The National Sea Grant Law Center

Ocean and Coastal Case Alert

February 17th, 2015

The National Sea Grant Law Center is pleased to offer the February 2015 issue of Ocean and Coastal Case Alert. The Case Alert is a monthly newsletter highlighting recent court decisions impacting ocean and coastal resource management. (NSGLC-14-04-02)


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  • THIRD CIRCUIT

  • New Jersey
    United States v. Reeves, 2015 WL 461860 (D.N.J. Feb. 4, 2015).
  • The U.S. District Court for the District of New Jersey ruled on several post-trial motions in a criminal case in which individuals were convicted of violating the Lacey Act by creating false records for illegally possessed oysters, trafficking in illegally possessed oysters, and falsifying records used by the federal Food and Drug Administration for tracking the movement of oysters in interstate commerce. The defendants filed motions for judgment notwithstanding the verdict and for a new trial. Except for the motion of one defendant, the court denied the motions.


    Opinion Here

    • Griepenburg v. Twp. of Ocean, 2015 WL 263913 (N.J. Jan. 22, 2015).
    • A New Jersey court upheld a series of zoning ordinances that rezoned a large tract of land from residential and commercial use to an Environmental Conservation district. Landowners Thomas and Carol Griepenburg, who had a large portion of property affected by the ordinances, filed suit. The lower court dismissed the challenge, finding that the ordinances were a valid exercise of municipal zoning power and were not arbitrary, capricious, or unreasonable. An appellate court reversed. On appeal, the New Jersey Supreme Court held that ordinances were valid, as they were a legitimate exercise of the municipality's power to zone property consistent with its Master Plan and Municipal Land Use Law. The court noted that the plaintiffs could apply for a variance, and, if denied, may pursue an inverse condemnation claim.


      Opinion Here



  • FOURTH CIRCUIT

  • South Carolina
    Maull v. S. Carolina Dep't of Health & Envtl. Control, 2015 WL 340706 (S.C. Ct. App. Jan. 28, 2015).
  • A South Carolina court of appeals ruled on a challenge to the Department of Health and Environmental Control's (DHEC) decision to issue an amendment to a critical area permit allowing a permittee to construct a dock about 20.4 feet from an adjacent property owner's property line. The Administrative Law Court (ALC) had affirmed the DHEC decision. On appeal, the court upheld most of the ALC's decision, including the ALC's consideration of testimony on the dock's impact to navigation and public safety. The court did find, however, that the ALC did not adequately address whether the DHEC properly considered the impact its permit amendment would have on the adjoining property owner's value and enjoyment of his property and remanded this portion of the case for consideration.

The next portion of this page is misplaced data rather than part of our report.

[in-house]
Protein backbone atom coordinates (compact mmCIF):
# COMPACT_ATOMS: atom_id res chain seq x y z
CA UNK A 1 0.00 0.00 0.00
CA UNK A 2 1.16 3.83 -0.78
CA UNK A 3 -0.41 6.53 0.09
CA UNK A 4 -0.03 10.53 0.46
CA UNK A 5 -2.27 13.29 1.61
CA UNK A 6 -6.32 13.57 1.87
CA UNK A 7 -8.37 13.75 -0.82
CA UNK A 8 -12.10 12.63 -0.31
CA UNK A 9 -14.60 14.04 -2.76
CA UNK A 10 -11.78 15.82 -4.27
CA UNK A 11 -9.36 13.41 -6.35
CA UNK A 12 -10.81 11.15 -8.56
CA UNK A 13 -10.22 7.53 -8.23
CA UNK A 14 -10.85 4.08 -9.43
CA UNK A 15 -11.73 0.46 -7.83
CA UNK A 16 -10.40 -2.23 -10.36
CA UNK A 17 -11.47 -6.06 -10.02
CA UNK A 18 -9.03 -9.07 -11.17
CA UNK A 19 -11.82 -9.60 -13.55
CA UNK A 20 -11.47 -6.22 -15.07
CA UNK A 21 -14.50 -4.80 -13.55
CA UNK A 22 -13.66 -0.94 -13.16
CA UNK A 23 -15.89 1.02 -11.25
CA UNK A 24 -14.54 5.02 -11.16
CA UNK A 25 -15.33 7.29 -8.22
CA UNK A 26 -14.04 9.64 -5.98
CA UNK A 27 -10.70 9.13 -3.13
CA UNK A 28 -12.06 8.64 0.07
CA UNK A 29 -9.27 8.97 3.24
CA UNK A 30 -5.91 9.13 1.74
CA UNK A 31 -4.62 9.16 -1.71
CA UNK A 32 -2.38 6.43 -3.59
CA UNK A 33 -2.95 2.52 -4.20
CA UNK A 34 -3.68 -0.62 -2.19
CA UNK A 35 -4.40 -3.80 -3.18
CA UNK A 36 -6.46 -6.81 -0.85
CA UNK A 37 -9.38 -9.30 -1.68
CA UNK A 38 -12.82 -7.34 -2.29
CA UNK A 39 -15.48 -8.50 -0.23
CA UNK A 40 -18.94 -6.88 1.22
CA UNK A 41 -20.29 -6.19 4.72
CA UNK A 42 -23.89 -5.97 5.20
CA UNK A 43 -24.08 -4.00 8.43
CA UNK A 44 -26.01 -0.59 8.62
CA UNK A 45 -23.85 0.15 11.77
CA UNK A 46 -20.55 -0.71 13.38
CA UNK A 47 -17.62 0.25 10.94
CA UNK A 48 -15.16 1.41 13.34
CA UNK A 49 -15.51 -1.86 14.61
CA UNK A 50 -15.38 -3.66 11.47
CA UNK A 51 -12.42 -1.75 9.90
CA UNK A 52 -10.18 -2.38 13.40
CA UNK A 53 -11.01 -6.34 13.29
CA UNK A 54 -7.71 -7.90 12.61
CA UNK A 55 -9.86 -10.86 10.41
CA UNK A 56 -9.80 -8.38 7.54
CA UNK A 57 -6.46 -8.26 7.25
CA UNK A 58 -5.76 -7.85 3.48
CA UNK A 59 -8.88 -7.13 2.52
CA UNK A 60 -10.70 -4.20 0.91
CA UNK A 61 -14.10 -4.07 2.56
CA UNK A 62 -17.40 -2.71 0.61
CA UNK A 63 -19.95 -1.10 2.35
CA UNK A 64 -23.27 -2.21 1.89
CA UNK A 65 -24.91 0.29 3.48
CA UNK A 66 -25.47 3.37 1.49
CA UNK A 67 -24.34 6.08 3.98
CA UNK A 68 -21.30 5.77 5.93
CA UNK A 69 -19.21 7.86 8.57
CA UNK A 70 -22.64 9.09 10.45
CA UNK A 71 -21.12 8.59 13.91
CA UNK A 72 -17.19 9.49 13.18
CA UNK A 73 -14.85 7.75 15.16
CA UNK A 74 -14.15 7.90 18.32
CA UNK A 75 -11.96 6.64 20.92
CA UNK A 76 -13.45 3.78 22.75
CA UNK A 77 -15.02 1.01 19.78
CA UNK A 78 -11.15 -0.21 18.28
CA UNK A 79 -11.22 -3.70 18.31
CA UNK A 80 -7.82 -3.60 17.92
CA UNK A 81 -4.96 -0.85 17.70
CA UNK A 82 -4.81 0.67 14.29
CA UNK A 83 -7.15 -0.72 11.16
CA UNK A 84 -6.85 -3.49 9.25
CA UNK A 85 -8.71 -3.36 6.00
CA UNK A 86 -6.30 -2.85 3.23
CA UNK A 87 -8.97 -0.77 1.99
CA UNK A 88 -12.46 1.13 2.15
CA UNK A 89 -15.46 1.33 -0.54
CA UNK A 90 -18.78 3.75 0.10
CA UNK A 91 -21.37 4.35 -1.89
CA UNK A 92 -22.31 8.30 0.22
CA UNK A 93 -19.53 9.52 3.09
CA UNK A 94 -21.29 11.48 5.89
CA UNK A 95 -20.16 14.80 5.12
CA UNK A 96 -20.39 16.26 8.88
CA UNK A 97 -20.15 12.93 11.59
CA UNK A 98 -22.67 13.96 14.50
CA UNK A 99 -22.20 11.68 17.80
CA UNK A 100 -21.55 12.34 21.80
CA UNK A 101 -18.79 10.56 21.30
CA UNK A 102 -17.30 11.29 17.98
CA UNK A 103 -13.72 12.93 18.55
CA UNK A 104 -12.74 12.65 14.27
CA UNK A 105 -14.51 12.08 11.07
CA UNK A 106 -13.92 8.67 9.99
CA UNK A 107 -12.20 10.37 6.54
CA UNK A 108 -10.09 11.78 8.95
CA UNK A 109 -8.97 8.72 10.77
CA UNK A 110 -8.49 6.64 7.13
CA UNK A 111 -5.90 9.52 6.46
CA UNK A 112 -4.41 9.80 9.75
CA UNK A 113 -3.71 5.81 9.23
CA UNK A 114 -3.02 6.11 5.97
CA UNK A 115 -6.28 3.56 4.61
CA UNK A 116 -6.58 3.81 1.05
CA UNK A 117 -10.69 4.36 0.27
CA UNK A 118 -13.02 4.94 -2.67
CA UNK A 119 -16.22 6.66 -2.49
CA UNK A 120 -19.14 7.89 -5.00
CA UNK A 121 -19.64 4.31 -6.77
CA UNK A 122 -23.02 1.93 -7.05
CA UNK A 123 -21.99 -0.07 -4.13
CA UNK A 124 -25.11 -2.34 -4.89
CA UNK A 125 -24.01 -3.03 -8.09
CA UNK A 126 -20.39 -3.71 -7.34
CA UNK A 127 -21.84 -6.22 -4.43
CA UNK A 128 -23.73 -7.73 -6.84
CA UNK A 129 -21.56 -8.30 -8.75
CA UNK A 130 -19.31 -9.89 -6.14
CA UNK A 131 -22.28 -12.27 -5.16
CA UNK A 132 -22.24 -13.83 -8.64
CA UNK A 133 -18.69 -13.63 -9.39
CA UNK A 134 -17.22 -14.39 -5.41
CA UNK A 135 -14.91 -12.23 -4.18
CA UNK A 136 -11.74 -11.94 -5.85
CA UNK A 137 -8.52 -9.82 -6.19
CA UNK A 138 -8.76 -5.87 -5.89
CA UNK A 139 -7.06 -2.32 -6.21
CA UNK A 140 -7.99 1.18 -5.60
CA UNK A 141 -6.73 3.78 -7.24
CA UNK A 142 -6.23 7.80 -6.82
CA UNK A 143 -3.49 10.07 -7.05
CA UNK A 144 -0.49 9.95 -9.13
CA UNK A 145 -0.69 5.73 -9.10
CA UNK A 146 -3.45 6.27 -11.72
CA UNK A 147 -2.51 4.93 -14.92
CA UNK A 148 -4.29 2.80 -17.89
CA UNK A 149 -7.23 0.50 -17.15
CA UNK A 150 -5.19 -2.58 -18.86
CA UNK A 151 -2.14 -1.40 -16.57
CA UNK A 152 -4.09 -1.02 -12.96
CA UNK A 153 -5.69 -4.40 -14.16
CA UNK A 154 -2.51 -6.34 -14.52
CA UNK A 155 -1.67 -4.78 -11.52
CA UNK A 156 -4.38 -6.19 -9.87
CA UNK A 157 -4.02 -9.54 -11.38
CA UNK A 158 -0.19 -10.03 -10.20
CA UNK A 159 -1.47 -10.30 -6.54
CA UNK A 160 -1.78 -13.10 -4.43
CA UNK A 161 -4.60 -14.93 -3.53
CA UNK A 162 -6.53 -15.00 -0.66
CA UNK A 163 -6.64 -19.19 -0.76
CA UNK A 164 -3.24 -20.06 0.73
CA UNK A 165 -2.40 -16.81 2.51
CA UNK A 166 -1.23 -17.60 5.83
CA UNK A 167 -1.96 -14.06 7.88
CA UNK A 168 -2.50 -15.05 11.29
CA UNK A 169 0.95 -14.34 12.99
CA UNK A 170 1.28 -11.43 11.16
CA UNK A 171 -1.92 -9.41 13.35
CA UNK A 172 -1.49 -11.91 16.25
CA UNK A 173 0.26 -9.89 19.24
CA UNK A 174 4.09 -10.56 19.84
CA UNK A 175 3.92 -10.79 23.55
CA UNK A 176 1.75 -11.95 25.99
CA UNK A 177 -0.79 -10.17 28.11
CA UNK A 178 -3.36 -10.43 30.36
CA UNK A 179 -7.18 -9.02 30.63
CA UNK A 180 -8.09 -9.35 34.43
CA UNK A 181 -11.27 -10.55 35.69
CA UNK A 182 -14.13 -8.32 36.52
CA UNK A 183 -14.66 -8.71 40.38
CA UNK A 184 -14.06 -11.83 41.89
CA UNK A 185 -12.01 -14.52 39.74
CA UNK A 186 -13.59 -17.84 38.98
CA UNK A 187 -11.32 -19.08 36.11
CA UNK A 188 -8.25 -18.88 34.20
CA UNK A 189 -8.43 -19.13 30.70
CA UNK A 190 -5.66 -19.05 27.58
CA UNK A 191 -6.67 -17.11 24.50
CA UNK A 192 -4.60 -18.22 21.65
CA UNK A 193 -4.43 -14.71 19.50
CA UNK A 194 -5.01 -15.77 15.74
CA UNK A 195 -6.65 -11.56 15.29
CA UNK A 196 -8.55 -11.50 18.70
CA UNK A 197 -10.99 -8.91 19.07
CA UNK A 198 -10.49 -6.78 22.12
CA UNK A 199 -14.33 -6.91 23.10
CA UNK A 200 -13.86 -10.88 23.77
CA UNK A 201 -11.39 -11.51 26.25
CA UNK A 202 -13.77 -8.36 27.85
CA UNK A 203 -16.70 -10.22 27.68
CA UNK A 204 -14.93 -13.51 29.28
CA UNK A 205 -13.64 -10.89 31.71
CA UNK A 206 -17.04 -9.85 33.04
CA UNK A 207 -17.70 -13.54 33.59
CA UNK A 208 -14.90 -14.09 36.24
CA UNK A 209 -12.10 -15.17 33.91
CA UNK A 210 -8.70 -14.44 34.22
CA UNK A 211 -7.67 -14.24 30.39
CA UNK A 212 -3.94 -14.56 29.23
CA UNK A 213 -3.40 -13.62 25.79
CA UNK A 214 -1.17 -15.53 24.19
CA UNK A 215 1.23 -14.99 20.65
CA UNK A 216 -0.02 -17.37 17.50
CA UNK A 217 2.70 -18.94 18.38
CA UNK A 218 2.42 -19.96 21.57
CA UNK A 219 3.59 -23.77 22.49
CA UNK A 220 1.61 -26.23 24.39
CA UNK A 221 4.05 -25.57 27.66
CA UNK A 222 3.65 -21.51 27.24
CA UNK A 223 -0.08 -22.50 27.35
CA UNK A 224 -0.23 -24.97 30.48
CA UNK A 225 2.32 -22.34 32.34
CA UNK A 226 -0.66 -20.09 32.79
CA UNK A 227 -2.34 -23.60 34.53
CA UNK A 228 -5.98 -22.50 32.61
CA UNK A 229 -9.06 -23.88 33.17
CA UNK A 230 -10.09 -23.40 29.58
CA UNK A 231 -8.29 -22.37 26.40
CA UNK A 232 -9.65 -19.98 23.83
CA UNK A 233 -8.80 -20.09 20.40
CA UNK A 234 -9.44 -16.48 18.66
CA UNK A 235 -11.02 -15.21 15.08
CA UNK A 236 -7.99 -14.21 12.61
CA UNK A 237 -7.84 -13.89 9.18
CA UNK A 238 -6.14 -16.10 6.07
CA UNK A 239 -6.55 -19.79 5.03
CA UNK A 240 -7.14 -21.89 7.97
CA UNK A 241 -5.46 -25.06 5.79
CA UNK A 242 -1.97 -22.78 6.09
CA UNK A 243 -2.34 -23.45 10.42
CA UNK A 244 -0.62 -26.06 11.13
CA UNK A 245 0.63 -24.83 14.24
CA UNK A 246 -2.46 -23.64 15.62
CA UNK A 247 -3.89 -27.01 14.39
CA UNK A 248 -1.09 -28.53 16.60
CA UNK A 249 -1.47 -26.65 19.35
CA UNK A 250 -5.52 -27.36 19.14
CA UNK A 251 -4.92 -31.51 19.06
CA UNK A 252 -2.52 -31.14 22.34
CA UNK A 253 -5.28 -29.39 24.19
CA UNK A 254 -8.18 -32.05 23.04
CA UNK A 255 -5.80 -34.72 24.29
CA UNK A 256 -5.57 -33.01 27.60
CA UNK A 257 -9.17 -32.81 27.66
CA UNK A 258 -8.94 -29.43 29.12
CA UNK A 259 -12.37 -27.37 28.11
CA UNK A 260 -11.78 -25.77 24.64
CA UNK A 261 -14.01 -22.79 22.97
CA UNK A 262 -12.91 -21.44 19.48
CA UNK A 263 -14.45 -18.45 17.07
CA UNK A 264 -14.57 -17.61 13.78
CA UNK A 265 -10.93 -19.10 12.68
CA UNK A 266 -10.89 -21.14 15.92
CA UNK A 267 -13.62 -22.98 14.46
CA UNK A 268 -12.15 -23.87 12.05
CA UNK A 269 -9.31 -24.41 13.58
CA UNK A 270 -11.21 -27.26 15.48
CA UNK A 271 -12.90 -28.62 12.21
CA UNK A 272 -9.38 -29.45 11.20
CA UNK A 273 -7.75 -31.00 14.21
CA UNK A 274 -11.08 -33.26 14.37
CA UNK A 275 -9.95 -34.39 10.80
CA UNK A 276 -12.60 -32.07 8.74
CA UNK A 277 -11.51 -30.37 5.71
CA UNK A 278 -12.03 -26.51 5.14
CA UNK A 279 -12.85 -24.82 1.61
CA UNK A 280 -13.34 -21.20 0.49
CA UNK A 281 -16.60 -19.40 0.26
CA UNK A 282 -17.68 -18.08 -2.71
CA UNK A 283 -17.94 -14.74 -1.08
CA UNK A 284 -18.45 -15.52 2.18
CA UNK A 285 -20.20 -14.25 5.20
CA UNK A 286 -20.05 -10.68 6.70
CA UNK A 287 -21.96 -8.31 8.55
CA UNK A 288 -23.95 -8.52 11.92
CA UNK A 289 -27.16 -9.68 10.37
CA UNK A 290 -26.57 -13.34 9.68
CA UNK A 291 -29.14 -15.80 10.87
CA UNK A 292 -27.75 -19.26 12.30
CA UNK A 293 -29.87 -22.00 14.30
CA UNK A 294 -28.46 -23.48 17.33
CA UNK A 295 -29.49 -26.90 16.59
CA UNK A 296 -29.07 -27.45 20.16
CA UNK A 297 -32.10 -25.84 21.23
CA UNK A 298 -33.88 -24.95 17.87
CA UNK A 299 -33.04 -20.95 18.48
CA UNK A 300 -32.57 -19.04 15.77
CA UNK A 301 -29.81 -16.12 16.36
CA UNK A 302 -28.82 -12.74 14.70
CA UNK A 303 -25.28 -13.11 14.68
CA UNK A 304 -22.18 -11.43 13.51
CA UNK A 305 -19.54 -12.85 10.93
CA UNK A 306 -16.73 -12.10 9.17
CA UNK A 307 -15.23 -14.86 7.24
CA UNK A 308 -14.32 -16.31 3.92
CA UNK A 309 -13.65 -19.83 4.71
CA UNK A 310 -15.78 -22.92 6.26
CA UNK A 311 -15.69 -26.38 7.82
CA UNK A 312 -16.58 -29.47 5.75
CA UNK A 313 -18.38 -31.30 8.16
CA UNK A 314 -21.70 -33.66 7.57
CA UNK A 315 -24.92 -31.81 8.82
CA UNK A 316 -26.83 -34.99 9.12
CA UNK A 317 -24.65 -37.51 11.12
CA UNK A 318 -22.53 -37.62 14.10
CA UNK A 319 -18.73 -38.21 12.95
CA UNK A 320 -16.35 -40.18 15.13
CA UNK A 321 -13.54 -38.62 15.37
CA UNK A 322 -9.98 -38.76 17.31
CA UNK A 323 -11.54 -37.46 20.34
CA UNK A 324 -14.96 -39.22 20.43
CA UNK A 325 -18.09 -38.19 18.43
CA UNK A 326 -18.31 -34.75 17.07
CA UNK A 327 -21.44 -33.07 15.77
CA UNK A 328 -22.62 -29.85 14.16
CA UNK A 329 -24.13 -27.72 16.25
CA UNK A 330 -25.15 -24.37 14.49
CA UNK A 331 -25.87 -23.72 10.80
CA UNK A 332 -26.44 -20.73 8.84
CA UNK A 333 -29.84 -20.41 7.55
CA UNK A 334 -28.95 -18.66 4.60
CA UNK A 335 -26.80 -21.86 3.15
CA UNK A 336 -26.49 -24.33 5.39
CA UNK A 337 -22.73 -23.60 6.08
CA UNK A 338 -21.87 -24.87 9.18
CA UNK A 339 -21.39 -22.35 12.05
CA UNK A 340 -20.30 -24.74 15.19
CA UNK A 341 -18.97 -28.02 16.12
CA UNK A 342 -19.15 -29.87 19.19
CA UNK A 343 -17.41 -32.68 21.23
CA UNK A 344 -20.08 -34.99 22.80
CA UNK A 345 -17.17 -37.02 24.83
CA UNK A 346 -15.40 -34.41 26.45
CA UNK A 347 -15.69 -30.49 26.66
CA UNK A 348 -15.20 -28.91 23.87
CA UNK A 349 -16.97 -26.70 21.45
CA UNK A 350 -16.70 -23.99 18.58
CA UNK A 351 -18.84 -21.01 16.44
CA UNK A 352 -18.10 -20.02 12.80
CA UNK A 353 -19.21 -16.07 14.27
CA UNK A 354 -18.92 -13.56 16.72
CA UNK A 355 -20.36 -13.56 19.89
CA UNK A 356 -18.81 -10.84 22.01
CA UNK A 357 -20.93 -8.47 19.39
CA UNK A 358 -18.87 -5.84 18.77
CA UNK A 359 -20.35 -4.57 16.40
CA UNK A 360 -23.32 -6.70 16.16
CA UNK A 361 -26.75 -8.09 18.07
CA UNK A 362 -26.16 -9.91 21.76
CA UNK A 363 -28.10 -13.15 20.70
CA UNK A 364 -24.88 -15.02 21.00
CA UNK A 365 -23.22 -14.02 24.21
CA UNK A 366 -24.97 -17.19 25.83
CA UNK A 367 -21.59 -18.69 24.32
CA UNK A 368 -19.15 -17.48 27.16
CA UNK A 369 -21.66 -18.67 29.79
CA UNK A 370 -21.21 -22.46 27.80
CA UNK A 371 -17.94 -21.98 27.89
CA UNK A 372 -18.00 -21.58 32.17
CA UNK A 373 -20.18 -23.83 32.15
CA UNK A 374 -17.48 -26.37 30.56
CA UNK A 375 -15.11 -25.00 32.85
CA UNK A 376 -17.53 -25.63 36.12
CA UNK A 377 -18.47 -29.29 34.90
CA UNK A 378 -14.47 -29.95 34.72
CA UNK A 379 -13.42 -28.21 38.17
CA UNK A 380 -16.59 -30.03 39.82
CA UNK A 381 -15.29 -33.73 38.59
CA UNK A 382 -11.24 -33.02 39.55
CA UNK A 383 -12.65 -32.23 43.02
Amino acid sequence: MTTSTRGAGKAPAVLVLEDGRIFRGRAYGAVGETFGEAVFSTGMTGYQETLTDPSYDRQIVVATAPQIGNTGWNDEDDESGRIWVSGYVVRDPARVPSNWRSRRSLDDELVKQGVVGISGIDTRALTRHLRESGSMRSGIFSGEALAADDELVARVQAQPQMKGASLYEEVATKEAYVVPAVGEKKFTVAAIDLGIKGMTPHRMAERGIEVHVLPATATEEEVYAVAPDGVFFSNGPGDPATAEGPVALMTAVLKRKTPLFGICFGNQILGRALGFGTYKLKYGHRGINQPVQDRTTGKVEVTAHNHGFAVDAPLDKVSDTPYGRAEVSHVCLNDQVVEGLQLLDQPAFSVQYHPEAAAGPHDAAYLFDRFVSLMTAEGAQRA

• Opinion Here

    • Virginia
      French v. Virginia Marine Res. Comm'n, 767 S.E.2d 245 (Va. Ct. App. 2015).
    • A Virginia court of appeals ruled on the issuance of a permit for the use of state-owned subaqueous lands. The Virginia Marine Resources Commission (VMRC) had issued an after-the-fact permit to a landlocked landowner who had built an access bridge across a shallow mountain creek. A neighbor challenged the permit, alleging that the issuance violated her procedural due process rights. A lower court upheld the permit. On appeal, the court ruled that the VMRC did not deprive the neighbor of her property rights, and the VMRC did not abuse its discretion in issuing the permit.


      Opinion Here



  • SEVENTH CIRCUIT

    Wisconsin
  • Bye v. Wisconsin Dep't of Natural Res., 2015 WL 522336 (Wis. Ct. App. Feb. 10, 2015).
  • A landowner placed unauthorized fill on wetlands on his property and then applied for an after-the-fact water quality certification from the Wisconsin Department of Natural Resources (DNR). The DNR found that the landowner was not entitled to certification. While the landowner's case was pending, the Wisconsin legislature amended the law governing wetland permits. The circuit court concluded that, based on the new law, the landowner was eligible for water quality certification and reversed the DNR's decision. The appellate court disagreed and reversed the circuit court's decision. The appellate court found that although the landowner had submitted an application under the new law, that application was not a factor in the current case.